Shinnecock Bay Species Profile: Razorbill

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photo from Wikipedia

Fortunate birders spotted a pair of bobbing razorbills in the Shinnecock Inlet during the Annual Audubon Christmas Count last Saturday. The birds were diving for fish as the incoming tide raced through the inlet. Razorbills are the closest living relatives to the now extinct Great Auk and the heirs to that iconic bird’s distinctive profile. They are members of the Alcidae family, the birds we have instead of penguins here in the Northern Hemisphere.

Razorbills spend their lives at sea coming ashore to breed on remote rocky island colonies along the Canadian coastline and down to Maine. They mate for life and copulate up to 80 times during the month long mating season. Each pair produce only a single egg per breeding season and share responsibility for incubating it and later feeding their chick. Razorbills feed by diving deeply into schools of forage fish such as capelin and herring.

At the turn of the 20th century, razorbills were hunted for their feathers, meat and eggs. They are now protected under the Migratory Bird Treaty Act and listed as a species of least concern on the IUCN redlist. It is uncommon but not impossible to see them feeding offshore here this time of year.  A pair of high-powered binoculars or spotting scope helps to detect them often out beyond the surf-line.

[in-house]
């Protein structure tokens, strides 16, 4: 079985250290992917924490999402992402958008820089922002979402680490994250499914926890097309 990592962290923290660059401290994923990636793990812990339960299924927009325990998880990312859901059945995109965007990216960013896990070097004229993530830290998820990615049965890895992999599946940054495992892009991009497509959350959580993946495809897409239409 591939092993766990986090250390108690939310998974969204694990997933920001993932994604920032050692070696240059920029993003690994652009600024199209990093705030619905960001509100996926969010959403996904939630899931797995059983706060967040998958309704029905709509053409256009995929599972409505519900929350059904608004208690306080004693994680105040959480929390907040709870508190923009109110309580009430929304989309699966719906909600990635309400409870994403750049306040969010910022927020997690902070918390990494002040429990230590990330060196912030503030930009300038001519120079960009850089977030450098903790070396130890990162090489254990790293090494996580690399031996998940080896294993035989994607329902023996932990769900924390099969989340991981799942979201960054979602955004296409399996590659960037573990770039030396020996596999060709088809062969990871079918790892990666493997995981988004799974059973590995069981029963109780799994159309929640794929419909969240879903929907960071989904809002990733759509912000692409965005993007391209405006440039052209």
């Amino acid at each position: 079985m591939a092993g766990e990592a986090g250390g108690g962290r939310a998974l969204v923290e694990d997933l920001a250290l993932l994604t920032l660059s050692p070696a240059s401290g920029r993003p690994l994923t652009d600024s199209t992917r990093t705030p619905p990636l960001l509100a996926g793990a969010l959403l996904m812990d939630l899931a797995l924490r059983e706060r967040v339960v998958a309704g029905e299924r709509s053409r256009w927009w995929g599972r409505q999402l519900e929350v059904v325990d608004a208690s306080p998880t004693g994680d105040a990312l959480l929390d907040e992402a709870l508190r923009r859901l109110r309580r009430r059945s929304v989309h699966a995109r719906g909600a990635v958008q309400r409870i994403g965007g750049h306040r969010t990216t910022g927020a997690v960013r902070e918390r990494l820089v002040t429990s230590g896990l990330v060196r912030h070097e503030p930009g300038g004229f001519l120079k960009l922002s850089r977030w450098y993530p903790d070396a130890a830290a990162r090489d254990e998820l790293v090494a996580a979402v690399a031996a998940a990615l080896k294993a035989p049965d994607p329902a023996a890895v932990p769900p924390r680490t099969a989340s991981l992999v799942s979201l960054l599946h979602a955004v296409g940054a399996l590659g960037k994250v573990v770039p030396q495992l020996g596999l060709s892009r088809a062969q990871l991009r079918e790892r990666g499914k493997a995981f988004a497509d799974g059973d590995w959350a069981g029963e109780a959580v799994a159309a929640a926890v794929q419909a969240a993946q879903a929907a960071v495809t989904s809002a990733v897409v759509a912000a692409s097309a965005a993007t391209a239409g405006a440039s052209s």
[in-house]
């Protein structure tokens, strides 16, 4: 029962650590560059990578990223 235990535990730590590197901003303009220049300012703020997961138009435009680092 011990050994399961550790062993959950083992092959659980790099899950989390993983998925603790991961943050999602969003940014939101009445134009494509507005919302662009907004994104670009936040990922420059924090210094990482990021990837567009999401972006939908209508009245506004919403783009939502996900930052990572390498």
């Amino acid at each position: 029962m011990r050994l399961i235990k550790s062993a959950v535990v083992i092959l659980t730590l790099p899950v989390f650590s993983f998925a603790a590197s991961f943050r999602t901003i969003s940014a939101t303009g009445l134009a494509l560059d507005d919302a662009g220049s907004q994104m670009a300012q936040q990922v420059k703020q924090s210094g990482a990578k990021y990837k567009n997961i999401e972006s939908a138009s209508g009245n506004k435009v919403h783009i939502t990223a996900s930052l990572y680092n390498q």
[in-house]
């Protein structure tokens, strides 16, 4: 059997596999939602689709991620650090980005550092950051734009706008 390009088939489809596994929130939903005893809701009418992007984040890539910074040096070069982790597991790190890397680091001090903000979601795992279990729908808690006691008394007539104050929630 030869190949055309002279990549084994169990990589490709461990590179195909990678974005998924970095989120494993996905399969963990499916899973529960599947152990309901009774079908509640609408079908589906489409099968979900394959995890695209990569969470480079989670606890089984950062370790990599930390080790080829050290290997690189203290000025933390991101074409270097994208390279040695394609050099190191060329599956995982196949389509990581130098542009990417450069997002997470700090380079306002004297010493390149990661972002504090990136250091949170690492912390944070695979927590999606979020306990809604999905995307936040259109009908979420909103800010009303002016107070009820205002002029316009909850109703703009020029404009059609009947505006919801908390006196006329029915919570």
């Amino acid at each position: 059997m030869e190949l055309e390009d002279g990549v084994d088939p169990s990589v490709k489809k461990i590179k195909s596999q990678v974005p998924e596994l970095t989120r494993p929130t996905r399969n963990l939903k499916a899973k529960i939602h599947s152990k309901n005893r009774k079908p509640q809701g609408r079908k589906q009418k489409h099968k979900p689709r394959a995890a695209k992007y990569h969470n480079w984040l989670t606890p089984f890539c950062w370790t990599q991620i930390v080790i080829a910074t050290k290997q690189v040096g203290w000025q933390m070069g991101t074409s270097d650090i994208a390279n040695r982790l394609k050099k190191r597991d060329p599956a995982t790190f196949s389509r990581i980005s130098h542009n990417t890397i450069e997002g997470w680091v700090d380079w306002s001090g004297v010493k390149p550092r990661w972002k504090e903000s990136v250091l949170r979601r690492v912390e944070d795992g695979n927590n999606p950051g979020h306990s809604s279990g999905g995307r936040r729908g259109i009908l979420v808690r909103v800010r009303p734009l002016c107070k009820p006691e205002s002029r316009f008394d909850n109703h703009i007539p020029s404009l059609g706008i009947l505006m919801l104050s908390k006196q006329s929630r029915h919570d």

Razorbills rarely venture farther south than North Carolina, but southern birders including Don and Lillian Stokes are reporting an unusual invasion of razorbills in the Gulf Coast of Florida off Sanibel and Captiva Islands this month. For more on that check out their website and this link on ebird.

December

The boatmen and clam-diggers arose early and stopt for me,
I tuck’d my trowser-ends in my boots and went and had a
good time;
You should have been with us that day round the chowder-
kettle

Walt Whitman, Song of Myself X